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What you need to know for 08/21/2017

Contractor drops out of Schenectady foreclosure program

Contractor drops out of Schenectady foreclosure program

The only contractor to win permission to renovate a foreclosed Schenectady house has dropped out of

The only contractor to win permission to renovate a foreclosed Schenectady house has dropped out of the program after his criminal history was revealed by his ex-wife.

Gary Pappas was convicted of embezzling from his failing auto parts business in 1999. While some city officials said the conviction had no bearing on his ability to do construction work now, some city council members said they wouldn’t have approved him if they’d known about it.

“My heart’s really broken about it,” Pappas said Wednesday.

In an email to city officials, he withdrew from the project.

“I am truly sorry for the exposure and the embarrassment I have caused,” he wrote. “My deepest apologies, to you all and the council members, for my past and the lack of my disclosure.”

Pappas said he had planned to continue working on the project until he learned council members were upset they approved his bid without knowing about his criminal past. Given that, he said, it would not be appropriate for him to continue.

“My family and I desire only greatness for Schenectady and believe you have the staff to do it. We are not leaving the community but rather will continue on in the great commission our Lord has placed before us,” he wrote.

Two weeks ago, Gary Pappas’ ex-wife contacted Schenectady officials to complain because Pappas had won a bid to renovate 14 Myers Alley. Pappas had intended to put $75,000 of work into the building and turn it into his home over the next few months.

The city could have taken the house from Pappas at any time if he did not complete the work or his work did not pass code inspections. Under the terms of the foreclosure renovations initiative, the city does not put any money into the property — the contractor fronts the money and is reimbursed only if the house sells.

“I’m offering them nothing,” Building Inspector Eric Shilling said. “Every bit of financial risk sits on them. That’s the beauty of this: the onus is all on them.”

Shilling said the city was in no danger of being bilked by Pappas — and he emphasized that he felt Pappas’ past had no bearing on his current efforts.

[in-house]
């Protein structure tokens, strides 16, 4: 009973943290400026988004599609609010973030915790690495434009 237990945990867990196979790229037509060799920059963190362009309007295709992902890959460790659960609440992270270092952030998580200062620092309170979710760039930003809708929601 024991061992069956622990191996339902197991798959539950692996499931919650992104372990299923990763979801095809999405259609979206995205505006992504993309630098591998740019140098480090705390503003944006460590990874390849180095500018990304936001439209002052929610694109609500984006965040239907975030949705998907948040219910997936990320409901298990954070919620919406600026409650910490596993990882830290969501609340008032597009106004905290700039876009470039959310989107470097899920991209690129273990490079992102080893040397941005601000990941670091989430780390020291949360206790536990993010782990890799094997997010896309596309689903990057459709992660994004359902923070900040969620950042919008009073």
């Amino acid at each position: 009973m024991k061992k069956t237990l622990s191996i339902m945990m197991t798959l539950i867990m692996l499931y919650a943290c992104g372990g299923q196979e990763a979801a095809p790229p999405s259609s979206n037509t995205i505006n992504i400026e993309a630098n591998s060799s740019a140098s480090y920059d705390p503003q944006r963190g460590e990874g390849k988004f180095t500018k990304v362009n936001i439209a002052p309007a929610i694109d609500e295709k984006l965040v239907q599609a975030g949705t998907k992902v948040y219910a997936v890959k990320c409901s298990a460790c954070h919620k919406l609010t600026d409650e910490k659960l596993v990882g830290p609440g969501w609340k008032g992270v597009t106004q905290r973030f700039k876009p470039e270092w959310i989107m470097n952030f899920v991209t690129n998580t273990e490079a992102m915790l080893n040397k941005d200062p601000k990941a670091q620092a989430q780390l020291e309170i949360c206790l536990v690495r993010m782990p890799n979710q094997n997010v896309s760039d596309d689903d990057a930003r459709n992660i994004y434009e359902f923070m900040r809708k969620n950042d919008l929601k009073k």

In 1999, Pappas stole from his employees’ retirement fund, failed to pay employee health insurance premiums and did not pay employee federal payroll taxes. In January 2000, he filed a false tax refund. His business, Pro Auto Parts, closed in November 1999.

He was convicted of failing to pay $61,000 in payroll taxes and fraudulently filing for a $5,000 income tax refund. He was sentenced to probation and ordered to pay back $66,000. But in 2005 and 2006, he failed to make payments and falsified his monthly financial reports to his probation officers. He was sent to prison for 18 months and ordered to stop running his own businesses.

Under terms of his probation, he was not allowed to run any self-employment business without his probation officer’s approval.

He was also prohibited from opening any lines of credit unless he made his restitution payments on time.

His current business is owned by his wife, Lynn.

After getting out of prison, he first worked for another company, Grateful Heart Construction in Colorado, then he moved on to working for Grace Chapel in Colorado as a construction consultant, he said.

Pappas’ resume includes a phone number for the owner of Grateful Heart, but that number is no longer operational and that company has five unanswered complaints on the Better Business Bureau website. Pappas said he wasn’t aware of the complaints, had left the company before those complaints were filed and did not know the company had closed.

His resume says he still works for Grateful Heart, but it appears to not have been updated in years.

He said he regretted not telling city officials about his embezzlement conviction, even though it had occurred many years earlier.

“It’s clear God is telling me I’m going to be transparent and people are going to know and I’m just going to walk that way,” he said after his ex-wife contacted city officials.

But Mayor Gary McCarthy said he wasn’t worried about the revelation.

“It seems to be the remnants of a divorce,” he said. City officials tried to persuade Pappas to continue work on 14 Myers Alley, but he would not reconsider.

“It is more difficult to watch yet again decisions I had made in the past continue to hurt my family,” Pappas wrote. “Now, it is a very heart-wrenching battle I can’t stand anymore.”

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